Tag Archives: climate change

We Should Be Talking About the Effect of Climate Change on Cities

The aftermath of Hurricane Harvey in Houston. Photo: Getty Images.

Ashley Dawson | Extreme Cities: The Peril and Promise of Urban Life in the Age of Climate Change | Verso | October 2017 | 17 minutes (4,461 words) 

This story is recommended by Longreads contributing editor Dana Snitzky.

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An utter transformation of human habitation across the globe within one generation.

Milestones on the road toward climate chaos are all too frequent these days: in 2015, the Manua Loa Observatory in Hawaii reported that the daily mean concentration of CO2 in the atmosphere had surpassed 400 parts per million (ppm) for the first time; each year Arctic sea ice levels grow lower and lower; permafrost in areas like Siberia and Alaska is melting, releasing dangerous quantities of methane into the atmosphere; and each year brings more violent storms and more severe droughts to different parts of the world. Indeed, news of apocalyptic climate-related events is so manifold that it can feel overwhelming, producing a kind of disaster fatigue. One recent announcement merits particular attention, however: in the summer of 2014, a team of NASA scientists announced conclusive evidence that the retreat of ice in the Amundsen Sea sector of West Antarctica had become unstoppable. This melting alone, they concluded, will drive global sea levels up by over 1 meter (3 feet). As the Pine Island, Thwaites, and other glaciers of the Amundsen Sea sector collapse into the ocean, the effect is expected to be like a cork removed from a bottle of champagne: the ice the glaciers held back will rush rapidly into the sea, and the entire West Antarctic ice sheet will collapse. Sea levels will consequently rise 3 to 5 meters (10–16 feet). In addition, it was recently discovered that the same process that is driving this collapse, the intrusion of warmer ocean water beneath the glaciers in West Antarctica, is also eroding key glaciers in East Antarctica. The East Antarctic ice sheet contains even more ice than the western sheet: the Totten glacier alone would account for 7 meters (23 feet) of sea level rise. As if this weren’t bad enough news, a similar process of melting is also taking place in Greenland, where fjords that penetrate far inland are carrying warm water deep underneath the ice sheet.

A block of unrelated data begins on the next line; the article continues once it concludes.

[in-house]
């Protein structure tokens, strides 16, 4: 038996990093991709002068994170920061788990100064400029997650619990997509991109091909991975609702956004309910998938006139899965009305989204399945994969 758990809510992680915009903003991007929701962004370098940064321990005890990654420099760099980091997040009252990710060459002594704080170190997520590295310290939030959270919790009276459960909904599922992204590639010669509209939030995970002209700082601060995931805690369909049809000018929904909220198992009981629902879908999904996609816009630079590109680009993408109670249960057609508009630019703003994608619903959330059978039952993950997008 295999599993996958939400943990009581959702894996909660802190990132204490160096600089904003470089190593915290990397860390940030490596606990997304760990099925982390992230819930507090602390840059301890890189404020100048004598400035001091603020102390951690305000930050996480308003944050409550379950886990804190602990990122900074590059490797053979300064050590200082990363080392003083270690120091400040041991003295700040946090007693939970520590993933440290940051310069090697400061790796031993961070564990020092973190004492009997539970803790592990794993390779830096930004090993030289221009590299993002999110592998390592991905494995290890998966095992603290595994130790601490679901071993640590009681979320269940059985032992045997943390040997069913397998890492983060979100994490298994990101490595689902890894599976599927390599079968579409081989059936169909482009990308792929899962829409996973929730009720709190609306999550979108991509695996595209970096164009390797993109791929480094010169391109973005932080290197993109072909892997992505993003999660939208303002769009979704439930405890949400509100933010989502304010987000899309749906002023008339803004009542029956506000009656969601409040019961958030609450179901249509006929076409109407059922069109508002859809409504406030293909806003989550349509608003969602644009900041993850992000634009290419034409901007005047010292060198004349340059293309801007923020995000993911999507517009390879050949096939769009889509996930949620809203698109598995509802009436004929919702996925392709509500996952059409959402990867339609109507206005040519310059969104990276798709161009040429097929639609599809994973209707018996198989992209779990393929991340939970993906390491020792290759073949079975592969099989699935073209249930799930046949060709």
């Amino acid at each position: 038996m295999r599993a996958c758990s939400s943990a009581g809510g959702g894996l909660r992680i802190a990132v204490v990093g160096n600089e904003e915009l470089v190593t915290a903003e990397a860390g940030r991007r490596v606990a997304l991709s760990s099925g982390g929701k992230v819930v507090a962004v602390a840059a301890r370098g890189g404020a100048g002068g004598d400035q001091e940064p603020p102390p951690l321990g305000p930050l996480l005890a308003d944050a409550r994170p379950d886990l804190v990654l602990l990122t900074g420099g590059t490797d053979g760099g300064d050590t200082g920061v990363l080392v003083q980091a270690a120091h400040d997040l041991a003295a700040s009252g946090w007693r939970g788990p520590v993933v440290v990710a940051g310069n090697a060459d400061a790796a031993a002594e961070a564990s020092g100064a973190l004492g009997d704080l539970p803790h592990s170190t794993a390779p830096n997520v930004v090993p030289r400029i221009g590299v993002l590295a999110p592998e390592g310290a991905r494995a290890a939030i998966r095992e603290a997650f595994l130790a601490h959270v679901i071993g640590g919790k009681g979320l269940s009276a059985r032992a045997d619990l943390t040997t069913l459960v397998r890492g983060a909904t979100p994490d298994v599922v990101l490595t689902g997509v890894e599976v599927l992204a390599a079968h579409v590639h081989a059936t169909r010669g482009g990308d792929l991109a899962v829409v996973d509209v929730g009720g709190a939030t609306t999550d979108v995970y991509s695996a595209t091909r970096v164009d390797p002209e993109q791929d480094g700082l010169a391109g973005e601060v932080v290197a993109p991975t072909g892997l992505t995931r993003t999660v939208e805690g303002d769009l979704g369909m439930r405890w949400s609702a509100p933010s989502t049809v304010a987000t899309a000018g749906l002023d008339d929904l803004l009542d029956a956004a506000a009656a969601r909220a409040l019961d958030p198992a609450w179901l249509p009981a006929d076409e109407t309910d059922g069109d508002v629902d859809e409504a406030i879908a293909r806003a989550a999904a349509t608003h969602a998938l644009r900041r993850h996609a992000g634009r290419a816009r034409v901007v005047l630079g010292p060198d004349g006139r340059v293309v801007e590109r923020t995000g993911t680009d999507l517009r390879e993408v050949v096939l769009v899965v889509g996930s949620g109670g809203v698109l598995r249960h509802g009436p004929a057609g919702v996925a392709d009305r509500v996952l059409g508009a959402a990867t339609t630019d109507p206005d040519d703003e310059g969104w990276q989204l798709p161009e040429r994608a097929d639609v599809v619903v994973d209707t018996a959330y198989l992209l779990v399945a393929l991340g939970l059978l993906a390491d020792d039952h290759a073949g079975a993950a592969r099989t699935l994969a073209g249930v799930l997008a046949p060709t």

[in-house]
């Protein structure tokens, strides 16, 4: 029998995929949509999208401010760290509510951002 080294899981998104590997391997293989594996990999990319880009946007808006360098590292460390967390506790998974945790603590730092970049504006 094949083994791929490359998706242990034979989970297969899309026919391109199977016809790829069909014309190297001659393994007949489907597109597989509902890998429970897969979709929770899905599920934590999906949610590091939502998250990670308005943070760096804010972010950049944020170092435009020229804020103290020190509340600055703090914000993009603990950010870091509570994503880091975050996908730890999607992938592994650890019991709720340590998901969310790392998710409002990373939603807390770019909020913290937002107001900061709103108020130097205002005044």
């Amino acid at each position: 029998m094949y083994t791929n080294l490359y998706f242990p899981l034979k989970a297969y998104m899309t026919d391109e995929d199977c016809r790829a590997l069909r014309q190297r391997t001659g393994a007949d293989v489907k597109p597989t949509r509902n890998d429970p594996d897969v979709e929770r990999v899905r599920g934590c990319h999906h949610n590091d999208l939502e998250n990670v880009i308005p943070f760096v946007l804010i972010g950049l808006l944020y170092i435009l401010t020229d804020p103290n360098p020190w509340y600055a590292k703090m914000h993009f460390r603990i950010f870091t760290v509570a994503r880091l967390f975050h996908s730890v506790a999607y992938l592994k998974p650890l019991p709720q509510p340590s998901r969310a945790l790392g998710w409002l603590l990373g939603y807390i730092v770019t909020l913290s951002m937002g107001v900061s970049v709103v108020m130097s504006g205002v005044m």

These reports overturn long-held assumptions about the stability of Greenland’s glaciers: until recently, scientists had predicted that Greenland’s ice sheet would stabilize once the glaciers close to the warming ocean had melted. The discovery of ice-bound fjords reaching almost sixty-five miles inland has major implications since the glacier melt will be much more substantial than anticipated. The Antarctic and Greenland ice sheets combined contain over 99 percent of the Earth’s glacial ice. If they were to melt completely, they would raise global sea levels a virtually inconceivable 65 meters (200 feet). Although it remains unclear exactly how long the disintegration of these ice sheets will take, the implications of such melting for the world’s coastal cities are stark, and still almost totally unacknowledged by the general public. As Robert DeConto, co-author of a recent study that predicts significantly faster melt rates in the world’s largest glaciers, points out, we’re already struggling with 3 millimeters per year of sea level rise, but if the polar ice sheets collapse, “We’re talking about centimeters per year. That’s really tough. At that point your engineering can’t keep up; you’re down to demolition and rebuilding.”